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Josine, J.M. (1927). Atheism in Childhood and Faulty Character-Development. Int. J. Psycho-Anal., 8:521-522.

(1927). International Journal of Psycho-Analysis, 8:521-522

Atheism in Childhood and Faulty Character-Development

Josine Muller Josine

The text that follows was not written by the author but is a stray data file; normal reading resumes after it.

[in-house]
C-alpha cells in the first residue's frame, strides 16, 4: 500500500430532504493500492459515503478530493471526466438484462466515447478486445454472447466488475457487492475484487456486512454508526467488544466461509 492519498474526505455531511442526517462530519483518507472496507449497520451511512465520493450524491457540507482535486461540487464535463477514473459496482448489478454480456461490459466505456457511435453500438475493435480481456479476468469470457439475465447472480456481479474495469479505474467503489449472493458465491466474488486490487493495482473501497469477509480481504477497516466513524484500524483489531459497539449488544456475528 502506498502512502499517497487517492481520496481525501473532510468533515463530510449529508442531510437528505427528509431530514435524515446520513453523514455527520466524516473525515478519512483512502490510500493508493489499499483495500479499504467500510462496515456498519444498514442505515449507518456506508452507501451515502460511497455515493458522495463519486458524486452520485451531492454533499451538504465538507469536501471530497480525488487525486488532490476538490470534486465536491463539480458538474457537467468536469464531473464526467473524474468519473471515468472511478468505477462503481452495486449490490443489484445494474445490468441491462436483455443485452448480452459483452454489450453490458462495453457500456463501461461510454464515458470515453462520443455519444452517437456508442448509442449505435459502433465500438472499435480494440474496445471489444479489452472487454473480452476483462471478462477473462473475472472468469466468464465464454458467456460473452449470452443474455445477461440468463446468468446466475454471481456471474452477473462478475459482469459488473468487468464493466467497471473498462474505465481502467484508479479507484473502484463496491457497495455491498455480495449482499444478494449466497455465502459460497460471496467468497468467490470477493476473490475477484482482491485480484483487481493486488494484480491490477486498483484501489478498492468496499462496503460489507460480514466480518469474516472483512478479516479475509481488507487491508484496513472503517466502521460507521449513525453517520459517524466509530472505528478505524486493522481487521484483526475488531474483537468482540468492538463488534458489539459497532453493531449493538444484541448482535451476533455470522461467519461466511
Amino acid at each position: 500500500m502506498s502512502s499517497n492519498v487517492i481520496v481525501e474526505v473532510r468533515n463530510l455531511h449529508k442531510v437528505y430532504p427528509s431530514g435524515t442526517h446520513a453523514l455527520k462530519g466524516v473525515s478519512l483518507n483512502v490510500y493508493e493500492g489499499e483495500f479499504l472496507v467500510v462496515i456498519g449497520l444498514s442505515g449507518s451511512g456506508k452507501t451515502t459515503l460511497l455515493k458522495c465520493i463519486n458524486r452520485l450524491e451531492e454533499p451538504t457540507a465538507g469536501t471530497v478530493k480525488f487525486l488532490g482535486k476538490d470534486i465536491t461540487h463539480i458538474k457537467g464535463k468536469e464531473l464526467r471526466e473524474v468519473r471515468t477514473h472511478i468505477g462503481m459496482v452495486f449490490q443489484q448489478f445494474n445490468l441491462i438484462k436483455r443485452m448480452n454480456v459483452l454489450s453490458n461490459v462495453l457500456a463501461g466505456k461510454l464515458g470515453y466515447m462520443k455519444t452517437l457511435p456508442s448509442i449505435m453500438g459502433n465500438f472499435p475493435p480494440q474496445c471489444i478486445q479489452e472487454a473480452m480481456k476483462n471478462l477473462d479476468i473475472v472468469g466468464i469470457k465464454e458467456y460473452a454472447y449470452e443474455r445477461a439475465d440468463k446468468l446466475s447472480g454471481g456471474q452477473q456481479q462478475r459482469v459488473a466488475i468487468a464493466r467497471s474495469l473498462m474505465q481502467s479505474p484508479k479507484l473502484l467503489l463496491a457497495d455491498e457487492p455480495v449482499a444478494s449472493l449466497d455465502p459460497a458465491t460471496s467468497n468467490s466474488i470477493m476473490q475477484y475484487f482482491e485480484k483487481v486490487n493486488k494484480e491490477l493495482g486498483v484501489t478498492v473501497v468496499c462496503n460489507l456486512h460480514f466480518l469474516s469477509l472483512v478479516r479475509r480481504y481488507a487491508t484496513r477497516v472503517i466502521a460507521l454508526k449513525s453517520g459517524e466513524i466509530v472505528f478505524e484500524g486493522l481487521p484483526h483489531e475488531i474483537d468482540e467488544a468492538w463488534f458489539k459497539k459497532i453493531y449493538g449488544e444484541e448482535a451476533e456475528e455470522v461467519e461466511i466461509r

The patient, a woman of thirty-one years of age, had lived since her fifteenth year in a relation of complete mental dependence on a male married friend ten years her senior. This relation can be described only as that of a child of God. The patient had before this in her early childhood passed through a period marked by unresolved conflicts, by grief because as the middle child of a large family she received no attention from her parents, especially from her father, and by strong feelings of guilt. A later period was characterized by strong religious belief. The certainty that a Father really existed in whom she could confide, although he was so far off, who could make all that was impossible possible, and whose child she was without needing to have a mother, enabled her to repress her primitive infantile wishes for her father as well as her jealousy, also to love her younger brothers and sisters, and to employ her unusual talents with extraordinarily exalted self-confidence. The assurance of the existence of God was, however, seriously shaken in the years that followed. She had finally to give up her faith, although she still retained the libidinal cathexis of the God-imago as an ideal perfect father, whose apparent mistakes could be set down to his inscrutability. She once more turned her libido towards the actual father: she thought him cleverer than all other men because he had never believed in God, whereas in her former religious period she had liberated herself from the authority of her atheistic father. She now thought that she found in him a realization of the God-imago, and was thus able by reference to his inscrutability to suppress her critical faculties, which in other respects were quite notable. After his death, which took place in her thirteenth year, she accordingly made him an object of formal worship. When one of her acquaintances spoke of him reproachfully for not having made sufficient provision for his family, it sounded to her like blasphemy.

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